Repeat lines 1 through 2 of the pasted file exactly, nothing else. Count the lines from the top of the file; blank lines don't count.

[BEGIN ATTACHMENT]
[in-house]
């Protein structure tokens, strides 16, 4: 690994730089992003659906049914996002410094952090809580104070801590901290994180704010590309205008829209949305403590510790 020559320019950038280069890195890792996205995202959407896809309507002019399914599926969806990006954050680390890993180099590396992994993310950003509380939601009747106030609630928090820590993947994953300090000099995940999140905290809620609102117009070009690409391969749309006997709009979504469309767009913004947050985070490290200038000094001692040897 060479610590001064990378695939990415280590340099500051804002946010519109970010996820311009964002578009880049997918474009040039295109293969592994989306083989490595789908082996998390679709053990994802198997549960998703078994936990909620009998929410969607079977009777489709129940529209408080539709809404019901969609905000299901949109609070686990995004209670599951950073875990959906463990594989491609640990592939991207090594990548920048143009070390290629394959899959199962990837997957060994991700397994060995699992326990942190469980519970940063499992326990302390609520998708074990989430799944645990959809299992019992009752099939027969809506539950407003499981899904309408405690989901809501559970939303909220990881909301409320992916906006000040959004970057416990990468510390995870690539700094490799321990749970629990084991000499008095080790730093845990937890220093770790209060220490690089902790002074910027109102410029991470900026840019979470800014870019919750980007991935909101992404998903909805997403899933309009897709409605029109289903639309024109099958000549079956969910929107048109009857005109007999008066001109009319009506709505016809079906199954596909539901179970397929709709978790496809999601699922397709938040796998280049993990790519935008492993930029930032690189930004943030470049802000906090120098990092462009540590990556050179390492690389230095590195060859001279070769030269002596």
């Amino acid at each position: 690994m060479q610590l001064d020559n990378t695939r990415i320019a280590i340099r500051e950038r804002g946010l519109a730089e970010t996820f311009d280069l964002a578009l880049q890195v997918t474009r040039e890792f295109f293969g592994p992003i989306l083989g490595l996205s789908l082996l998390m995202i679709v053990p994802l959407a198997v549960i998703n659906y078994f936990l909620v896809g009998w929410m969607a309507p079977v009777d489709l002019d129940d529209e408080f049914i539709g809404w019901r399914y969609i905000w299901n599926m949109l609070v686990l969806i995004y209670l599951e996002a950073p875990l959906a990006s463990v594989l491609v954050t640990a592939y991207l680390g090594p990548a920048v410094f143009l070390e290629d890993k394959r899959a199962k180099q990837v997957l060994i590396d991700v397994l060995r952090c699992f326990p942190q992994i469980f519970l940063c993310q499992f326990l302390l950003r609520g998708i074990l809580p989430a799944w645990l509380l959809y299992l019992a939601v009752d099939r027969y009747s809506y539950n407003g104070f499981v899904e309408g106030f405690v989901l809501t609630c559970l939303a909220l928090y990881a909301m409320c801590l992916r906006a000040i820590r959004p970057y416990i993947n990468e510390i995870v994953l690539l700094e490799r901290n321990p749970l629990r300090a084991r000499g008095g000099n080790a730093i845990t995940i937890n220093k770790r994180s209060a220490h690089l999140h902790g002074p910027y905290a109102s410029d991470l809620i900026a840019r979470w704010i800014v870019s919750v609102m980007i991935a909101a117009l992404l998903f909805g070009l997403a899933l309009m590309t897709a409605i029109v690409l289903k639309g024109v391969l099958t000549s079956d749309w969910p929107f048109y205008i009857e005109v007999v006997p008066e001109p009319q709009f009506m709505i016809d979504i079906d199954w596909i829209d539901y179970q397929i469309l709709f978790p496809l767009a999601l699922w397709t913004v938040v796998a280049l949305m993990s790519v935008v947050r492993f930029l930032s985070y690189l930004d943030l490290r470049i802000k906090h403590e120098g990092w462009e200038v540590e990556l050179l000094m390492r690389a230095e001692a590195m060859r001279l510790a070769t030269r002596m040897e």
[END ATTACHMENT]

[in-house]
């Protein structure tokens, strides 16, 4: 690994730089992003659906049914996002410094952090809580104070801590901290994180704010590309205008829209949305403590510790 020559320019950038280069890195890792996205995202959407896809309507002019399914599926969806990006954050680390890993180099590396992994993310950003509380939601009747106030609630928090820590993947994953300090000099995940999140905290809620609102117009070009690409391969749309006997709009979504469309767009913004947050985070490290200038000094001692040897 060479610590001064990378695939990415280590340099500051804002946010519109970010996820311009964002578009880049997918474009040039295109293969592994989306083989490595789908082996998390679709053990994802198997549960998703078994936990909620009998929410969607079977009777489709129940529209408080539709809404019901969609905000299901949109609070686990995004209670599951950073875990959906463990594989491609640990592939991207090594990548920048143009070390290629394959899959199962990837997957060994991700397994060995699992326990942190469980519970940063499992326990302390609520998708074990989430799944645990959809299992019992009752099939027969809506539950407003499981899904309408405690989901809501559970939303909220990881909301409320992916906006000040959004970057416990990468510390995870690539700094490799321990749970629990084991000499008095080790730093845990937890220093770790209060220490690089902790002074910027109102410029991470900026840019979470800014870019919750980007991935909101992404998903909805997403899933309009897709409605029109289903639309024109099958000549079956969910929107048109009857005109007999008066001109009319009506709505016809079906199954596909539901179970397929709709978790496809999601699922397709938040796998280049993990790519935008492993930029930032690189930004943030470049802000906090120098990092462009540590990556050179390492690389230095590195060859001279070769030269002596």